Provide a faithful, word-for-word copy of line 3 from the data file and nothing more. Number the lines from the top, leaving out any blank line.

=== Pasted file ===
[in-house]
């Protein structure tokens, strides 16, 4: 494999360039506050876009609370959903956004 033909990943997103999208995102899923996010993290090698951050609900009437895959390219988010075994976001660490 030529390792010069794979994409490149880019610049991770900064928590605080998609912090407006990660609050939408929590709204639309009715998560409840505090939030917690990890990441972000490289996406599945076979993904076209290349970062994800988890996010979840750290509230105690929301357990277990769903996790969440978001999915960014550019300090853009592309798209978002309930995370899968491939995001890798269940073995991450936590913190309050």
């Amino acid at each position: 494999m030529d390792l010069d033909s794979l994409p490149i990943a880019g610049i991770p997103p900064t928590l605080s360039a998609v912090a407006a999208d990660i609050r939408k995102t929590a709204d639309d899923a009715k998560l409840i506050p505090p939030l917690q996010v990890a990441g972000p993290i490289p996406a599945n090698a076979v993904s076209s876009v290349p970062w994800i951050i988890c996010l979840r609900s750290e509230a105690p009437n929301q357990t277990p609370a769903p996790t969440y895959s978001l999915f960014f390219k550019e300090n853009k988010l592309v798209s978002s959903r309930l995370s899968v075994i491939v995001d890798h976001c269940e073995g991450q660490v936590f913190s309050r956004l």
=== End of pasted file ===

């Amino acid at each position: 494999m030529d390792l010069d033909s794979l994409p490149i990943a880019g610049i991770p997103p900064t928590l605080s360039a998609v912090a407006a999208d990660i609050r939408k995102t929590a709204d639309d899923a009715k998560l409840i506050p505090p939030l917690q996010v990890a990441g972000p993290i490289p996406a599945n090698a076979v993904s076209s876009v290349p970062w994800i951050i988890c996010l979840r609900s750290e509230a105690p009437n929301q357990t277990p609370a769903p996790t969440y895959s978001l999915f960014f390219k550019e300090n853009k988010l592309v798209s978002s959903r309930l995370s899968v075994i491939v995001d890798h976001c269940e073995g991450q660490v936590f913190s309050r956004l």